‘Unparalleled brain drain’ as Israeli universities deteriorate

Despite becoming wealthier, nation is not investing in higher education, not hiring enough staff, losing top minds to the US, says Taub Center study

Israeli students on the first day of the new academic year, 2012. (photo credit: Miriam Alster/Flash90)
Israeli students on the first day of the new academic year, 2012. (photo credit: Miriam Alster/Flash90)

Israel’s universities are continuing to deteriorate and are not investing in reversing that trend, according to a study released by an Israeli research institute, just a week before the start of the new academic year. The study highlights an “unparalleled academic brain drain” to the United States.

“Over the past four decades, a much wealthier Israel with much greater budgetary capacity than in the 1950s and 1960s has steadily neglected its world-class academic institutions – and it has been increasingly jeopardizing its future that is so dependent on Israel remaining at the cutting edge,” Prof. Dan Ben-David, executive director of the Taub Center for Social Policy Studies in Israel, said in a statement.

“It is not too late to change direction, but that means that Israel needs to rethink its national priorities and return them to the path of its first decades – the path that eventually enabled the country to become the ‘start-up nation’ that Israel needs to remain if it is to survive in its very hostile neighborhood.”

The study, which is part of the Taub Center’s forthcoming “State of the Nation Report 2013,” is an update of Ben-David’s previous research on the subject in 2008.

Some key statistics indicating the decline of the universities include a drop in senior faculty positions at top universities, an increase in the ratio of students to professors, and the number of Israeli professors working in the US rather than in Israel.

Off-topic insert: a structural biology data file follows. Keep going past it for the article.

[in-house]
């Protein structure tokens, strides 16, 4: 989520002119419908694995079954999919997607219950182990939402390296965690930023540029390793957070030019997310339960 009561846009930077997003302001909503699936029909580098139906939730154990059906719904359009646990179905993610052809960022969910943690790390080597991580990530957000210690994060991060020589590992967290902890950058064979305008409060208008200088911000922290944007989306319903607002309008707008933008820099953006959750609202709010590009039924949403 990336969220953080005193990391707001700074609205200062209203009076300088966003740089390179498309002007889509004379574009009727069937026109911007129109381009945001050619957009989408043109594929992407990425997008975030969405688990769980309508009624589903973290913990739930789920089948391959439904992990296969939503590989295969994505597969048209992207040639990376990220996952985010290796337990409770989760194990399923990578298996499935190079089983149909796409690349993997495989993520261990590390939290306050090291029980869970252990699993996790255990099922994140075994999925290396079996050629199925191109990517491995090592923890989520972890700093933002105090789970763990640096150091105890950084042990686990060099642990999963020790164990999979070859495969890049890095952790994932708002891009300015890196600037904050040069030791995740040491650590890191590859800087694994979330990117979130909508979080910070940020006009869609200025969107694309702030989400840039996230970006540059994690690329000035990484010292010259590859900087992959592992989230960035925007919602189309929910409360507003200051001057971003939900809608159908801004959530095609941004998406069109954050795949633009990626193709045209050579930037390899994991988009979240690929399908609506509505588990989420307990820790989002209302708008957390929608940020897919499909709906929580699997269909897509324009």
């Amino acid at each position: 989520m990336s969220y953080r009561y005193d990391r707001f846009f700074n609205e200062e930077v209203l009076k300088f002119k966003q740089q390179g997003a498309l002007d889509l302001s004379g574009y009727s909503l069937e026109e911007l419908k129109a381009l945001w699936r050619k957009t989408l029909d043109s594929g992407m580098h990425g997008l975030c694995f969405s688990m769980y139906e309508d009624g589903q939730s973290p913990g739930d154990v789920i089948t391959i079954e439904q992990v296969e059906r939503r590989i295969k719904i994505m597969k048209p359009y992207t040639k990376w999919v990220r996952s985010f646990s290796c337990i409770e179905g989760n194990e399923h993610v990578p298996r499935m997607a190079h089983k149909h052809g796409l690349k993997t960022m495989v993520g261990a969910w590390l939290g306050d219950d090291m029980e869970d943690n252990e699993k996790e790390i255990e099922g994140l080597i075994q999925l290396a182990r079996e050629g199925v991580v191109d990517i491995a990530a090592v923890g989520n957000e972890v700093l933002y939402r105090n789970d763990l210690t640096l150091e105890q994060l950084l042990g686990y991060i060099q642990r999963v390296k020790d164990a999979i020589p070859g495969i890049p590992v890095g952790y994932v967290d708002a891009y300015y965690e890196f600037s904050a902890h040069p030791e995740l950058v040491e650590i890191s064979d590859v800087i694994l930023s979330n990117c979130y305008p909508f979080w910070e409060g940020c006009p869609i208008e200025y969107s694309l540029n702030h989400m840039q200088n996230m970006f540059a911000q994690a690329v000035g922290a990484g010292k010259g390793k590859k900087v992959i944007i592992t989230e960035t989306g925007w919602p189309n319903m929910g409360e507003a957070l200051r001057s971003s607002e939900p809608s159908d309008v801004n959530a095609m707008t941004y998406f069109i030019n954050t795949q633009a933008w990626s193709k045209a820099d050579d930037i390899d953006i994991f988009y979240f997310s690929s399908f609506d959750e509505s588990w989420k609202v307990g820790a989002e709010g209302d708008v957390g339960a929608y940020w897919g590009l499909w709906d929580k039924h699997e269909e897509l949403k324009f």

The actual situation is actually more damning than the numbers show, according to Ben-David.

“The situation is considerably worse than reflected in these numbers when it comes to the issue of relaying state-of-the-art findings to the next generation of researchers – who are today’s graduate students,” he said.

In perhaps the most disturbing trend revealed in the study, Israeli universities seem to be choosing to save money by outsourcing rather than investing in quality, long-term educators. In 1986, 13 percent of the senior research faculty was made up of external teachers, but by 2010 that number had risen to 46%, according to the study.

“This low cost solution to the public’s declining interest in funding research universities has had two important negative ramifications,” Ben-David said. “The first is the declining quality of instruction that students are receiving from individuals not actively engaged in cutting-edge research. The second is that many of these individuals may have intended to proceed along the research route, but the increasing lack of tenure and tenure-track positions in Israel’s research universities – relative to available graduates – has caused many to either drop out of the research path or to find research positions abroad.”

The study showed that since 1977, Israel’s population increased by 133%, its student population at research universities by 157% and its overall higher education population by 428%. However, the number of senior faculty had only risen by 9% in research universities and only 40% in all colleges and universities. The ratio of students to senior faculty more than doubled from 13:1 to 26:1 between 1977 and 2010.

At the nation’s top universities, the numbers painted an even bleaker picture. Hebrew University experienced a 17% drop in faculty positions from 1973 to 2010, and Tel Aviv and the Technion (Haifa) have 26% fewer positions.

One cause for these drops is the migration of Israeli academics to the US, according to the study.

“Israel’s academic brain drain to the United States is unparalleled, with 29 Israeli scholars in the US for every 100 remaining at home in 2008 (the most recent data available), an increase from the 25 per 100 in the US just four years earlier,” the study states. “This is several orders of magnitude more than the 1.1 Japanese or the 3.4 French scholars for each 100 remaining in their respective home countries.”

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